Bilateral Surgery May Boost Hereditary Breast Cancer Survival

Prophylactic contralateral mastectomy may reduce the risk of dying for women with BRCA-positive breast cancer

medwireNews: A review of women with BRCA-associated breast cancer suggests that bilateral mastectomy may improve survival over ipsilateral surgery.

As reported in BMJ, the 20-year survival rate for the 181 women with stage I or II breast cancer and a BRCA1 or BRCA2 mutation who chose to have their contralateral breast removed was 88%, compared with just 66% for the 209 women who underwent mastectomy only in the affected breast.

After adjusting for prognostic factors, such as age at diagnosis, tumour characteristics, treatment and oophorectomy, bilateral mastectomy was associated with a 48% reduction in the likelihood of a patient dying from breast cancer compared with ipsilateral surgery.

The women were followed-up at 12 clinics for an average of 14.3 years and analysis of the second decade gave an 80% reduction in the risk of breast cancer death, report Steven Narod, from the Women’s College Research Institute in Toronto, Ontario, Canada, and co-authors.

However, the association between survival and contralateral mastectomy was no longer significant when assessed using propensity score adjusted analysis for 79 matched patient pairs, and there was no correlation between surgical procedure and breast cancer survival for the first 10 years after mastectomy.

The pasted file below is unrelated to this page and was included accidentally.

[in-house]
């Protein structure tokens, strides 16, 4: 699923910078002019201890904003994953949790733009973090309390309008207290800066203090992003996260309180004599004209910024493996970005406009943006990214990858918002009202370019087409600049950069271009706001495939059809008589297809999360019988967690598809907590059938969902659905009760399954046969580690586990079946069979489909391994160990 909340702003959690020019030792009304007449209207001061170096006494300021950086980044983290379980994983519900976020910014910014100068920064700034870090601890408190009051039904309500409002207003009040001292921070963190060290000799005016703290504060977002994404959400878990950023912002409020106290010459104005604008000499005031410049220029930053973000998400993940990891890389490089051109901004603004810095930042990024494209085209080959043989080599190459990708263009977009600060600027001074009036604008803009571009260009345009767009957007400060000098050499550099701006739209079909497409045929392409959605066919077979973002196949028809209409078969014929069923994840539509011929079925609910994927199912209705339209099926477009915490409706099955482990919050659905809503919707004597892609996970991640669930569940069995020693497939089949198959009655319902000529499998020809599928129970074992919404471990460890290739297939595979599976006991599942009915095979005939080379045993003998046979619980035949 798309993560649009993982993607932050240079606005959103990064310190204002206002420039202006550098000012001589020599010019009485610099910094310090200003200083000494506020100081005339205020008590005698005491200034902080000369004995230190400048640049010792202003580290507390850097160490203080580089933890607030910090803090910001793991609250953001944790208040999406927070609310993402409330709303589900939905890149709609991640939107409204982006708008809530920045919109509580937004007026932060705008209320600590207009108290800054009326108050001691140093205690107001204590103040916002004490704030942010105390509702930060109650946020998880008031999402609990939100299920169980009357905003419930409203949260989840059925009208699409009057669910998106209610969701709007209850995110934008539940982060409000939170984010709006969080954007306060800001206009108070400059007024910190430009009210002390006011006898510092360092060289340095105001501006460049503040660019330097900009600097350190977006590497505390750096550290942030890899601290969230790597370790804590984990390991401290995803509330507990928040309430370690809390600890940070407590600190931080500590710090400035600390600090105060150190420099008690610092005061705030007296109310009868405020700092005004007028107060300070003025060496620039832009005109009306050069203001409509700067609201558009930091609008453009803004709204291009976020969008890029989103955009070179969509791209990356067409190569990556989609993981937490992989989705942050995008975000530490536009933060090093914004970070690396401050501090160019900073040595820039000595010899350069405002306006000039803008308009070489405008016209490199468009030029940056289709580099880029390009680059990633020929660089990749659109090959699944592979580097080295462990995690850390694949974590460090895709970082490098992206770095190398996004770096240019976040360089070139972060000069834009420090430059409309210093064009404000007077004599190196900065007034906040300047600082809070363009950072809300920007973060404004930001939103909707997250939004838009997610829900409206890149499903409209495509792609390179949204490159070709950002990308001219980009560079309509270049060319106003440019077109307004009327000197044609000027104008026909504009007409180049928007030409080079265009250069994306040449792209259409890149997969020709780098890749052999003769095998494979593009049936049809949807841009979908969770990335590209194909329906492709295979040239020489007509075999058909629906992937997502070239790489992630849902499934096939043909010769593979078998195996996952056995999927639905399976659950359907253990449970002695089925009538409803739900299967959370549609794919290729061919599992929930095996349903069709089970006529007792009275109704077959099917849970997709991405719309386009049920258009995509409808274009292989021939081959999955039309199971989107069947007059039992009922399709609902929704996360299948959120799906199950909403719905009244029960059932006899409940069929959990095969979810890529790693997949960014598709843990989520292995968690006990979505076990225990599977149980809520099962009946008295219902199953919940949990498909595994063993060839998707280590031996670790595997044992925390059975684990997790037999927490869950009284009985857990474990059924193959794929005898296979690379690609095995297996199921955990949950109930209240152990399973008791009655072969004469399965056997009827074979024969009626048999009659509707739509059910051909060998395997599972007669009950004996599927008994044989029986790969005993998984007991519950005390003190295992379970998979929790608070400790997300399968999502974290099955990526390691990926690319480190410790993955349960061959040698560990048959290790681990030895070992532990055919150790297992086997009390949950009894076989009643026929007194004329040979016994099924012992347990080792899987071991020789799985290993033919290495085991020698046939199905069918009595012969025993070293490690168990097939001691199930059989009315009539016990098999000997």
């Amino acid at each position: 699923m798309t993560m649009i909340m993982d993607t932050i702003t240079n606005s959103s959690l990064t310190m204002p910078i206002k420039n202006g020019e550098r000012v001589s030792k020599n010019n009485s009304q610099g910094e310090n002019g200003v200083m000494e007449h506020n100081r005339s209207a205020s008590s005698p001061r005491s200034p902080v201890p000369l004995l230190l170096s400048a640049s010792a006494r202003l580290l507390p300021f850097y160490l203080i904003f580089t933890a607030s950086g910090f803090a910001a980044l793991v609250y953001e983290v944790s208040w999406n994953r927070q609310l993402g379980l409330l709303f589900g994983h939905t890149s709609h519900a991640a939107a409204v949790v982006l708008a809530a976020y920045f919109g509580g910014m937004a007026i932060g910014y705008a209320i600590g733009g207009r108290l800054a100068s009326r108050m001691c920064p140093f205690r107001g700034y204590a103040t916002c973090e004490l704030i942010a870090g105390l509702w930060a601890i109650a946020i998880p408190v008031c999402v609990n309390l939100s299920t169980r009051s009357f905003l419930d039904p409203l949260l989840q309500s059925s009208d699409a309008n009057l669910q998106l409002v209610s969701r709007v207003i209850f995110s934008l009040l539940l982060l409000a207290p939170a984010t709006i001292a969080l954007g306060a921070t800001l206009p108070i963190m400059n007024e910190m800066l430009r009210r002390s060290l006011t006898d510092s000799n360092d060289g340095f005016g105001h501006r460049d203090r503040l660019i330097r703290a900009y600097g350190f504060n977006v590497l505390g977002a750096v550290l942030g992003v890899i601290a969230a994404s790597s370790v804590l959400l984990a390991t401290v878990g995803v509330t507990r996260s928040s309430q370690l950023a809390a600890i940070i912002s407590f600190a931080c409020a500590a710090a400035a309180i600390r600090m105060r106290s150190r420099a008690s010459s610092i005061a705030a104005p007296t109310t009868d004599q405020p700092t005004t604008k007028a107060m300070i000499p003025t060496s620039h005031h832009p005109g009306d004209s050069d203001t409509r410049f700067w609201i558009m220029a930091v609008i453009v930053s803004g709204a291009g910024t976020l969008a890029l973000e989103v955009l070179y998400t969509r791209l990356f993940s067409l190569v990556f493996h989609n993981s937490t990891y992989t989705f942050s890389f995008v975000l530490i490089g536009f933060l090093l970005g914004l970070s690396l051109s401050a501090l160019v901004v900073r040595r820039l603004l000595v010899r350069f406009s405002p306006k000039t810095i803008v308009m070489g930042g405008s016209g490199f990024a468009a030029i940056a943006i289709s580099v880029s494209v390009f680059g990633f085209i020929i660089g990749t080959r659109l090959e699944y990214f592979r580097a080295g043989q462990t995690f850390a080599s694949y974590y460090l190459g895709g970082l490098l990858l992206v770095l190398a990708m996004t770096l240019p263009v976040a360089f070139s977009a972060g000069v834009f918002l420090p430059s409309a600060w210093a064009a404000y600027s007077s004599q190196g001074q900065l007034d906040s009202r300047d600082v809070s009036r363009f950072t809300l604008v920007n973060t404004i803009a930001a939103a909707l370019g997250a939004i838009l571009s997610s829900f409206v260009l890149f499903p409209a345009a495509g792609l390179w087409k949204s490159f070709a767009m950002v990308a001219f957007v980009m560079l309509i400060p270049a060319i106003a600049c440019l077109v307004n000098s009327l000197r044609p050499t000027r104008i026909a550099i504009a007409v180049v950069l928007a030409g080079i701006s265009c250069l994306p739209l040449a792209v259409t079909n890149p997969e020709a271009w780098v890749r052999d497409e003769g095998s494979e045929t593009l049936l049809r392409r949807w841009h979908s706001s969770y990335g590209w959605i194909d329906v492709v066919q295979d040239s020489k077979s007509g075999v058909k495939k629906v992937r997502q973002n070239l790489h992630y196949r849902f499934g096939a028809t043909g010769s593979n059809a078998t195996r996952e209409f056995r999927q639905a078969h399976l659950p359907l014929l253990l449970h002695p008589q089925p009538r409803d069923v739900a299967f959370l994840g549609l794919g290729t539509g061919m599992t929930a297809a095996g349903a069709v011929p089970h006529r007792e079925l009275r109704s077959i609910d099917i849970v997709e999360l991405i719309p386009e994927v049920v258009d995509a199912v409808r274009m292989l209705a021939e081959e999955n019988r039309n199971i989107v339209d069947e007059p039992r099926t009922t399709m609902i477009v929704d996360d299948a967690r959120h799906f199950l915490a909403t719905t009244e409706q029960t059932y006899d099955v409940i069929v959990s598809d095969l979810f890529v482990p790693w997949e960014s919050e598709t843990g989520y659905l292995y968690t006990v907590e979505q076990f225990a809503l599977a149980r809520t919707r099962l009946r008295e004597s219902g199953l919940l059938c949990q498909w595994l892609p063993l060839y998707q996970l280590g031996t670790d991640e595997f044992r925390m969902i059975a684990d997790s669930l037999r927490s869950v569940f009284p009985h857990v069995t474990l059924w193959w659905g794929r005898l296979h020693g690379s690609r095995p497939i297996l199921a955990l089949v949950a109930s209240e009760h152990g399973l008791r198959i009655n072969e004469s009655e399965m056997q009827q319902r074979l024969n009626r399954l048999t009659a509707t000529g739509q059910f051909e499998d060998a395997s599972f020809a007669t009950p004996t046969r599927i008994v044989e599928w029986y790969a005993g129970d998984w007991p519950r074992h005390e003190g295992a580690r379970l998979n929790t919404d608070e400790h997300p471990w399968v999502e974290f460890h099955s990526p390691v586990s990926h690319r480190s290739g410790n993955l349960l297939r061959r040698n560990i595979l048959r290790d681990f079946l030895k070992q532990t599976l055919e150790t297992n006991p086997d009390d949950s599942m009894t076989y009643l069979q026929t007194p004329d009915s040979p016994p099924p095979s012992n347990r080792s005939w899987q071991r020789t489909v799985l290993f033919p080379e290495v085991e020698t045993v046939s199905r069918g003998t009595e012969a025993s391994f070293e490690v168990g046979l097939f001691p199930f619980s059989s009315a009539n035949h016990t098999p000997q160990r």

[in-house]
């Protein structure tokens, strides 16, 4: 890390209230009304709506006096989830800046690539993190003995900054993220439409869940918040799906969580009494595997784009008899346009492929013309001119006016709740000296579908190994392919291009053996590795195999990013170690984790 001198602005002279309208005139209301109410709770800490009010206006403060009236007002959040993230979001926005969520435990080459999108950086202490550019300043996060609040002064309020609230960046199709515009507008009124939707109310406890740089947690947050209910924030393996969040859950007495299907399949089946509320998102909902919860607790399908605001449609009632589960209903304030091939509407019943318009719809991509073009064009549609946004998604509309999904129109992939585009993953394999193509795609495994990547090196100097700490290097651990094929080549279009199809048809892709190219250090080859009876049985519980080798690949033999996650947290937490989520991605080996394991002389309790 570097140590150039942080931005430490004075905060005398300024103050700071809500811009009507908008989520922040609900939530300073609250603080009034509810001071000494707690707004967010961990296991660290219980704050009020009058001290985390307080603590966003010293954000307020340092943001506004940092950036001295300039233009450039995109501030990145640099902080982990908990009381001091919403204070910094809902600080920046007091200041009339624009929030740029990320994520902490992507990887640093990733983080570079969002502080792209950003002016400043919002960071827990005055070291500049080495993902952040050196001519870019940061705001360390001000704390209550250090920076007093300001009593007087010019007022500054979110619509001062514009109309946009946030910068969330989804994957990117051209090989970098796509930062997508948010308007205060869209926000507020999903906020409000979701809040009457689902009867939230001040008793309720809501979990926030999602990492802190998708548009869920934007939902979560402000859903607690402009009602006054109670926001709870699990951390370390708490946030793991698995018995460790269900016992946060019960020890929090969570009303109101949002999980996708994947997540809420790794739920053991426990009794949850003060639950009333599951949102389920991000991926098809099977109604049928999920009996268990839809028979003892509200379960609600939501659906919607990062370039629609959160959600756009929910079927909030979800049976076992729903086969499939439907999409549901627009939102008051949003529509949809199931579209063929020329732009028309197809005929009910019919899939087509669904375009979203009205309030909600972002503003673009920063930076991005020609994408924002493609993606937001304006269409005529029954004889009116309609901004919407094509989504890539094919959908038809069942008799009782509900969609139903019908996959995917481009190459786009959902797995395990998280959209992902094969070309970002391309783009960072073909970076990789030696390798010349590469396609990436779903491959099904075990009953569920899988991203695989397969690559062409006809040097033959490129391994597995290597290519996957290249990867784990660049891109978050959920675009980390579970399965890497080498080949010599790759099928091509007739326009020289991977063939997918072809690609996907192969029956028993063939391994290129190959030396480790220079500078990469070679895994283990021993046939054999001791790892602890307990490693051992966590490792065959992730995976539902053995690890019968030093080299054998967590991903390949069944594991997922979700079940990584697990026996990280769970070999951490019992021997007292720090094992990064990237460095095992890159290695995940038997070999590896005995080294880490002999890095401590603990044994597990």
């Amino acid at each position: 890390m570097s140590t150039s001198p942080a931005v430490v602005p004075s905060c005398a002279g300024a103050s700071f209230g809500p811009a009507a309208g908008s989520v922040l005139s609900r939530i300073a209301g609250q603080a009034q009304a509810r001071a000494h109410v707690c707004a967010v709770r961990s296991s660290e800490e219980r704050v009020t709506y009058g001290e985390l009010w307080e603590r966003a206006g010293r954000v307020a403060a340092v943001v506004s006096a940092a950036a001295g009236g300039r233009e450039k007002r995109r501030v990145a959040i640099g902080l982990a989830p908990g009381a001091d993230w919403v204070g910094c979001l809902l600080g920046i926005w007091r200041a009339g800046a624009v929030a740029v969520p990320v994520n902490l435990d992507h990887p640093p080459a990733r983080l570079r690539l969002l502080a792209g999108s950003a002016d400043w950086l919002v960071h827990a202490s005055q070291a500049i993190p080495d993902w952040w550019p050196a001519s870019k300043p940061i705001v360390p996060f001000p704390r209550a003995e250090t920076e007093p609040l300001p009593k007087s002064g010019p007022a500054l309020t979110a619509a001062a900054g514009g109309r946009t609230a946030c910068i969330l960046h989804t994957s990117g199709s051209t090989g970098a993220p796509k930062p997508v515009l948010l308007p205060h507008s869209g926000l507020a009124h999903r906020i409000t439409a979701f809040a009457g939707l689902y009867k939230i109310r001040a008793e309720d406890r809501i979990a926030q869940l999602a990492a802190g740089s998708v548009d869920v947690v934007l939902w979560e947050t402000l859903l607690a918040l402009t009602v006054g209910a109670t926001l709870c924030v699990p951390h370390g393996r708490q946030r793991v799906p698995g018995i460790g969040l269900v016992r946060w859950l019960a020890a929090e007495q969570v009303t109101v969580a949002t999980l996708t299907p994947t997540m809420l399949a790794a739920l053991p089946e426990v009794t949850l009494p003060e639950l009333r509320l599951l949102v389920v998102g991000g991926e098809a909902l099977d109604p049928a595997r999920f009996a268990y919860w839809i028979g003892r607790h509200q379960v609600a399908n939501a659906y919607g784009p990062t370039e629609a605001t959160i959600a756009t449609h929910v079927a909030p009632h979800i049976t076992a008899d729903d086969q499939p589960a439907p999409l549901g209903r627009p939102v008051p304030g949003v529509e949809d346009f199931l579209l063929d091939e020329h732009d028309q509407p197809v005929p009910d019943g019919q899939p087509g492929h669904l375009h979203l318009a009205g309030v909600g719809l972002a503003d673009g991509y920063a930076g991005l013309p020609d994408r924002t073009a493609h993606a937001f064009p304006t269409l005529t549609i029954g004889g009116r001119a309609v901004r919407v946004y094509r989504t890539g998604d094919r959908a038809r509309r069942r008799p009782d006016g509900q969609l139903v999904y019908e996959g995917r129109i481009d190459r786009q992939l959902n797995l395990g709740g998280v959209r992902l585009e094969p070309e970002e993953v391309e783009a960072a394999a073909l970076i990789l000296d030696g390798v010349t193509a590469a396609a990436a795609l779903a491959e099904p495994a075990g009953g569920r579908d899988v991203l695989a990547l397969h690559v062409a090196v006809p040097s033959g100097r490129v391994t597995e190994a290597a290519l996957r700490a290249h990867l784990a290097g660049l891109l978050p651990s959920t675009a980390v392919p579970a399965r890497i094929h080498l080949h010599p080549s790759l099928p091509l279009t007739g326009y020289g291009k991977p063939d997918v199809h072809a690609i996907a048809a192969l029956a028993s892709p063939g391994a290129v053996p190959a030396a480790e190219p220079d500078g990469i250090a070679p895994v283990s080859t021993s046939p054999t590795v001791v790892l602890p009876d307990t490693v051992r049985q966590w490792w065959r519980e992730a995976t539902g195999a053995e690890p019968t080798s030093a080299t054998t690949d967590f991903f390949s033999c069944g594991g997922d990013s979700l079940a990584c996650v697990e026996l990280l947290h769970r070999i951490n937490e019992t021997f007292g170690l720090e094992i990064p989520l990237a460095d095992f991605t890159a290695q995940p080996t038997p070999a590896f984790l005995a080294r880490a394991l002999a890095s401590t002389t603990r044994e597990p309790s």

The researchers note that just 12% of the patients in the study had immediate bilateral mastectomy, with 40% choosing contralateral surgery at a later date, perhaps due to a delay in finding out their mutation status.

The majority of deaths occurred in the second decade of the study and in women who developed a second primary breast cancer an average of 5.7 years after initial diagnosis, “therefore, a delay in the observed benefit of contralateral mastectomy is to be expected,” the researchers explain.

Steven Narod and co-workers conclude that bilateral mastectomy should be considered an option for young women with early BRCA-associated breast cancer but that further research is required to confirm the benefits.

They add: “In the future, if genetic testing is performed routinely at the time of diagnosis, comparisons of the various surgical treatments will become more straightforward, although long term follow-up data will not be available for decades.”

In an accompanying editorial, Karin Michels, from Brigham and Women’s Hospital in Boston, Massachusetts, USA, writes that the decision to undergo bilateral mastectomy will remain a difficult and personal choice for a woman even after any benefits are confirmed.

“A woman needs to weigh up alternative options, including regular close monitoring and the use of tamoxifen or raloxifene, while considering the opportunities but also possible complications of reconstructive surgery,” she states.

“No statistics and no statistician can make this decision for her.”

References

Metcalfe K, Gershman S, Ghadirian P, et al. Contralateral mastectomy and survival after breast cancer in carriers of BRCA1 and BRCA2 mutations: retrospective analysis. BMJ 2014; 348: g226
Michels KB. Contralateral mastectomy for women with hereditary breast cancer. BMJ 2014; 348 :g1379

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